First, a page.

2024 Investiture Information

All Thayer Events

Special Seminar: How do we successfully interface different materials with the body?



12:00pm - 1:00pm ET


Meeting ID: 977 7792 8244
Passcode: 813105

Bioelectronic implantable technologies hold the key to reaching and treating many hard-to-access and transient diseases. However, interfacing these devices and structures with the body is challenging due to our innate immune response to foreign materials. Here, we will examine methods that the body uses to interface highly dissimilar materials to develop a series of design criteria for implant integration. Then, we will discuss the application of these principles for the long-term integration of bioelectronic monitoring devices. These advances hold the potential to drive the next generation of implantable technologies for creating seamless interfaces with the body.

About the Speaker(s)

Alexander Boys
Chemical Engineering & Biotechnology Research Fellow, University of Cambridge

Alexander Boys

Alex is an HFSP research fellow at the University of Cambridge. He began his research career at Lehigh University, where he received his BS in materials science and engineering. Through an NSF REU scholarship, Alex developed FDA-approved bioglass compositions for use in integrative dental implants. Alex proceeded to Cornell University, where he received his MS and PhD in materials science and engineering. Through an NIH F31 fellowship and an NSF EAPSI fellowship, he studied the characterization and tissue engineering of soft tissue-to-bone attachments and the mechanisms by which the body interfaces different materials systems. Upon completing his PhD, Alex moved overseas to the University of Cambridge through a cross-disciplinary fellowship from the HFSP to study the development of bioelectronic implants for interfacing with hard-to-access areas of the nervous system. Alex currently works at the University of Cambridge, where he is an associate of Jesus College and a research fellow in the Department of Chemical Engineering and Biotechnology. In his spare time, Alex enjoys climbing on top of tall things (hiking), reading science fiction, and watching or (poorly) playing various sports.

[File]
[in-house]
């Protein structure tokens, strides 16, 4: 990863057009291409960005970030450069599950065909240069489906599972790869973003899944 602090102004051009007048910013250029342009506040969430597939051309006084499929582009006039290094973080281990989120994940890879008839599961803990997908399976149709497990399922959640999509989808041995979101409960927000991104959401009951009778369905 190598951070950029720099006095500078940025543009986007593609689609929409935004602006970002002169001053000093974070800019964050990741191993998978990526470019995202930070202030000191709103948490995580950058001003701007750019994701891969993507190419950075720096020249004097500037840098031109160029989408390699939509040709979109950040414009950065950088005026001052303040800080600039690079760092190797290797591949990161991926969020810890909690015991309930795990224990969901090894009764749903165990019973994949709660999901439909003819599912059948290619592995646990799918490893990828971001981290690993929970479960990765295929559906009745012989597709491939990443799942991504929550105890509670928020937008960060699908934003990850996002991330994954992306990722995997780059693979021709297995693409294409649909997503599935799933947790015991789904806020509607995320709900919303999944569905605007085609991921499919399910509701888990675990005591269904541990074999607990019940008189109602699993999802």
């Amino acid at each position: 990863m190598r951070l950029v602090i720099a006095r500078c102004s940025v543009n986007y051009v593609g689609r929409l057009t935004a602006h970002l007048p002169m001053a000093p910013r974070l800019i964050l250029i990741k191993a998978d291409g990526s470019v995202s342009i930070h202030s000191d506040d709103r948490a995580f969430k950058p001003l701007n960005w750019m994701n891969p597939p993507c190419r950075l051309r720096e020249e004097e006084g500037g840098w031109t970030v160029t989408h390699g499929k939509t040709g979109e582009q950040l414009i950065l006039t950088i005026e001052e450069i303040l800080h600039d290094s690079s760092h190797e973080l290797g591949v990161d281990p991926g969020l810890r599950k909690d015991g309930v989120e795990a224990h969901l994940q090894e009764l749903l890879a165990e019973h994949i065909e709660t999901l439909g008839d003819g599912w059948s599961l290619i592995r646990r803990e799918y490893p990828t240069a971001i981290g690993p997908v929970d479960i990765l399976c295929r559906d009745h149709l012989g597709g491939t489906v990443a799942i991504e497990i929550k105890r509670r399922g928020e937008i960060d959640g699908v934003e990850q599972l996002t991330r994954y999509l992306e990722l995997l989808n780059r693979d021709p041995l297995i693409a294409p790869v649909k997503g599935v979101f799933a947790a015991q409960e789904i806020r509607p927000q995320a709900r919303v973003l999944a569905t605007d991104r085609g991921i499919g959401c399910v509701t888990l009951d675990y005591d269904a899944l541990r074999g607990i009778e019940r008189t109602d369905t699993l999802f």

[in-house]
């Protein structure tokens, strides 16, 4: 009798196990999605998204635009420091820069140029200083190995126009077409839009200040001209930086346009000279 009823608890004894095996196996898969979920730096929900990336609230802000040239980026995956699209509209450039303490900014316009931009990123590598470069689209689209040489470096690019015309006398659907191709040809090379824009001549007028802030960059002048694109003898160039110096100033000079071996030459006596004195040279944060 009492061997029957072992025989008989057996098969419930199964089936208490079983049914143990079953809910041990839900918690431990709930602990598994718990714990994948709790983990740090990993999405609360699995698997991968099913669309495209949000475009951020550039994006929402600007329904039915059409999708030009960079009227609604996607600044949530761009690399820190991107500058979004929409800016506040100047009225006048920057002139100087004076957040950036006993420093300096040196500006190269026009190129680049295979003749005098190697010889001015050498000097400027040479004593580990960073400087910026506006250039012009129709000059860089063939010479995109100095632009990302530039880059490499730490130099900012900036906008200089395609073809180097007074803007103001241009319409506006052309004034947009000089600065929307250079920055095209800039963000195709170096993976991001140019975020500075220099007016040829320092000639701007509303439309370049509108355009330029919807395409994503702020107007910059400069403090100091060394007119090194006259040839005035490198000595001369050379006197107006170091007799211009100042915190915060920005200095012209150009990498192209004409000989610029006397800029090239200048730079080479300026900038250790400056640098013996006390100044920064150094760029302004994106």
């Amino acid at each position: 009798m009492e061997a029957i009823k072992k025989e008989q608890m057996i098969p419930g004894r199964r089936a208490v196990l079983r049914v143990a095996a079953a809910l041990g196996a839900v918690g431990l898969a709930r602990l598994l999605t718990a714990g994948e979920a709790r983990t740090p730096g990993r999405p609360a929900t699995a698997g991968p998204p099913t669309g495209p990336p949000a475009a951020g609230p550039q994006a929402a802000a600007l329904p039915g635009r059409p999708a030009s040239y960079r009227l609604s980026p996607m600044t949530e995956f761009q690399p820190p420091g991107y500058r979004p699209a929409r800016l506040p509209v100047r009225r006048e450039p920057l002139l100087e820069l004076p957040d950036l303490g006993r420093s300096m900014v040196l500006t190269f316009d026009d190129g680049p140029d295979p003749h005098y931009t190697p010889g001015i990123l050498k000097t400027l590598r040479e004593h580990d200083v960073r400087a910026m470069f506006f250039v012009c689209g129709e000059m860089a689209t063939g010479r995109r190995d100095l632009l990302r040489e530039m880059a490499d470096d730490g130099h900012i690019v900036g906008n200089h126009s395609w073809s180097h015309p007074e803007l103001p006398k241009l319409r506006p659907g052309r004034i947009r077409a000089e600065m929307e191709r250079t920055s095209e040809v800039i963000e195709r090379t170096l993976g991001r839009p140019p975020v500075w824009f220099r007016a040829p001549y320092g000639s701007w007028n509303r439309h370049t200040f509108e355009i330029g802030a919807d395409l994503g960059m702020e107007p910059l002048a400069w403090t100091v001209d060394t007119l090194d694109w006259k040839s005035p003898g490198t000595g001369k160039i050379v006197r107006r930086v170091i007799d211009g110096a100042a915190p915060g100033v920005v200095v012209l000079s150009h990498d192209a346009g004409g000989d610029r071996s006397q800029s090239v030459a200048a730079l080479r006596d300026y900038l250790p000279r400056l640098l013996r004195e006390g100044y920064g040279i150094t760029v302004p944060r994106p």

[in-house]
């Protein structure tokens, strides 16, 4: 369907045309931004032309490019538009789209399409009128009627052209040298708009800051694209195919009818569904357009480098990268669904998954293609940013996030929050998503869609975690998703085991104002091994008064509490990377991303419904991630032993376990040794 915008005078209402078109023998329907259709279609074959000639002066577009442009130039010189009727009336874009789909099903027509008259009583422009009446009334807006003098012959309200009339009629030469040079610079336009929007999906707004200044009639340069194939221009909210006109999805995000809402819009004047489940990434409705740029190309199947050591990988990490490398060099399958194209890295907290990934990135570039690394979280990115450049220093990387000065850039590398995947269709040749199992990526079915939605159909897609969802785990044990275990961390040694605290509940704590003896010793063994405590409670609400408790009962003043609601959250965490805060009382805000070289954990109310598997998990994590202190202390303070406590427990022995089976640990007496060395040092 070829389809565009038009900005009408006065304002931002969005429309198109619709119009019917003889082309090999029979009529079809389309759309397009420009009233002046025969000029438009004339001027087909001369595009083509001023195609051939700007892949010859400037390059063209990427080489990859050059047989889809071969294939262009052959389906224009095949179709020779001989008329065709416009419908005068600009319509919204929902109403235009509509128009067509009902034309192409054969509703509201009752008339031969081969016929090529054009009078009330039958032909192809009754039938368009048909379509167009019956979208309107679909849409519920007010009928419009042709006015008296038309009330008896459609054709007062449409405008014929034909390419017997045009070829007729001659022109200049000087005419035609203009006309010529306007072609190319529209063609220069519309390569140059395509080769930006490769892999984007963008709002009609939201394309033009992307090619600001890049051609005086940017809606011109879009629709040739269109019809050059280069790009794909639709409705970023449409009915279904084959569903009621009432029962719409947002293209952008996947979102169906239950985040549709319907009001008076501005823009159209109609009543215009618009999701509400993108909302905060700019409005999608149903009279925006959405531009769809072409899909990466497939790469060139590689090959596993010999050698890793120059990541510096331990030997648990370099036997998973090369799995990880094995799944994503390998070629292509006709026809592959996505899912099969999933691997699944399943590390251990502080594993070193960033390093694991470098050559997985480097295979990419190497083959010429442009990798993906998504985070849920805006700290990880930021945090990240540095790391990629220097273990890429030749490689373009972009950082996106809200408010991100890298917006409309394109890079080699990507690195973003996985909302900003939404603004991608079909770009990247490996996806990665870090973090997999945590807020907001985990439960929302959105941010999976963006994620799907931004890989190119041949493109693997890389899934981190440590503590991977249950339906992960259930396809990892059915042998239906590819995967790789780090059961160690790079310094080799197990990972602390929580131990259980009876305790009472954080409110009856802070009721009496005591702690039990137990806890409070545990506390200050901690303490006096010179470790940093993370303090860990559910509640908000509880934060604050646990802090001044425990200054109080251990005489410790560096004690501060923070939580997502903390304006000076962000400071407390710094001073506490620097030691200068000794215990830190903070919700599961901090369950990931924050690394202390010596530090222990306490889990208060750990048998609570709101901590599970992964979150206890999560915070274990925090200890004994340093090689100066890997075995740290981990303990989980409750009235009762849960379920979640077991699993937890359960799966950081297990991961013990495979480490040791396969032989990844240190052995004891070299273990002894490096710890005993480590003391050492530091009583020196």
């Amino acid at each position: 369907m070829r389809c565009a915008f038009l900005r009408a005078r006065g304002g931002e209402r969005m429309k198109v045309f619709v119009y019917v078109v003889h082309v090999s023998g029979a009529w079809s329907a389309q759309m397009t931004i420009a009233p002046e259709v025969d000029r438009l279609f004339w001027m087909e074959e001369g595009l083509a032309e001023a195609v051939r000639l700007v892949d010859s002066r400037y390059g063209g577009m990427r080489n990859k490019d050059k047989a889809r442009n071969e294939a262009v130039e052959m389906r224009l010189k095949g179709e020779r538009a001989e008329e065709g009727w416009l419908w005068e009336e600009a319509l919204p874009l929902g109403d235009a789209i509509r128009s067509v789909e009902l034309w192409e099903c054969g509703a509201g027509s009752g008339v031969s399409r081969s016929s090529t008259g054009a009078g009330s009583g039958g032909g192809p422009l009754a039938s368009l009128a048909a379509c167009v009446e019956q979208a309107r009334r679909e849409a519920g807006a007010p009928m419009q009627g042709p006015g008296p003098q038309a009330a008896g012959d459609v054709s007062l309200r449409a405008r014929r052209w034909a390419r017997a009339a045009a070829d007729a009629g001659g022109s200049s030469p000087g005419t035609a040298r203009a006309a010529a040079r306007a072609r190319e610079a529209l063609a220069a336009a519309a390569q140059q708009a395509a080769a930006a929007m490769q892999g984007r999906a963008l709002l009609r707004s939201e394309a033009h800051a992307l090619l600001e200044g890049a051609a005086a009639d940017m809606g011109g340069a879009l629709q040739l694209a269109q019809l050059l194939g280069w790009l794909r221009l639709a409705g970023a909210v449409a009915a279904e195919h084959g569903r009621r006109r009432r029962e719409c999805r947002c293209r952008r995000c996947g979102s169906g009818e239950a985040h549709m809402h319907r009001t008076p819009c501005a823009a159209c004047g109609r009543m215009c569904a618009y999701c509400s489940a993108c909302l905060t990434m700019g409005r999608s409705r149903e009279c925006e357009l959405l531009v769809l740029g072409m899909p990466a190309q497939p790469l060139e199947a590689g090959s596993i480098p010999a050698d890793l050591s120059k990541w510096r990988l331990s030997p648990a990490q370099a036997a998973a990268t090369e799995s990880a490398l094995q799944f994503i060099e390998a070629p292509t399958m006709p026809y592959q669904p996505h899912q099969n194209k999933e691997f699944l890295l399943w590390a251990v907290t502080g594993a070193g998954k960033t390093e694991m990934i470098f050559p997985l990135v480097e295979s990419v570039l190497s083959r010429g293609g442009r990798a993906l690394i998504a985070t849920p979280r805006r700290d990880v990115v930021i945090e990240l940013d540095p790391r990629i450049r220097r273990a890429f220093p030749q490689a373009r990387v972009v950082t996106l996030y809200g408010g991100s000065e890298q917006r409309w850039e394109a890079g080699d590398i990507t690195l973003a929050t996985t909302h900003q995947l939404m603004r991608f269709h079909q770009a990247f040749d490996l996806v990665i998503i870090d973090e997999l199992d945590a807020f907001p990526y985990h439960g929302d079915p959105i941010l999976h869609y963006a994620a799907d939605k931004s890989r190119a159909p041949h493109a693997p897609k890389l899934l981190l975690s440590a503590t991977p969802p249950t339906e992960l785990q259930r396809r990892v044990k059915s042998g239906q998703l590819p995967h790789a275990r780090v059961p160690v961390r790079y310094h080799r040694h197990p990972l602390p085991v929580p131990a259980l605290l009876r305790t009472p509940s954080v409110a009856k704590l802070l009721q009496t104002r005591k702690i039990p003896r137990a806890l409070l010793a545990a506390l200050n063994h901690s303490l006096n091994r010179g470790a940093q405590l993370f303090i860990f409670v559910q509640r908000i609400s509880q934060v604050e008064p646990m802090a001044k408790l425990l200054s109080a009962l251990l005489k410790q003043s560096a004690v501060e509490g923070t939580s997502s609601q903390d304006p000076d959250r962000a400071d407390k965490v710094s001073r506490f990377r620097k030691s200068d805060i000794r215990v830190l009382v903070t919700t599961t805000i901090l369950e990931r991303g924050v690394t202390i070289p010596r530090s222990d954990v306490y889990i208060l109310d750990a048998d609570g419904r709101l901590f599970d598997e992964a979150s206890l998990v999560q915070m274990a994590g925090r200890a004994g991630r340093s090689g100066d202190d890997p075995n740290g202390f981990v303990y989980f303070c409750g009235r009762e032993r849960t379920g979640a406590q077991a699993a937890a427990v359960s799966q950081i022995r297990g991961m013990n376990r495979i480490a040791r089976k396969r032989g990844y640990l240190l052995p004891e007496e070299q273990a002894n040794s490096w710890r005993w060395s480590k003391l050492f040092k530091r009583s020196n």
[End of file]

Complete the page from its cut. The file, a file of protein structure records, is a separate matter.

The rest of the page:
For more information, contact Ashley Parker at ashley.l.parker@dartmouth.edu.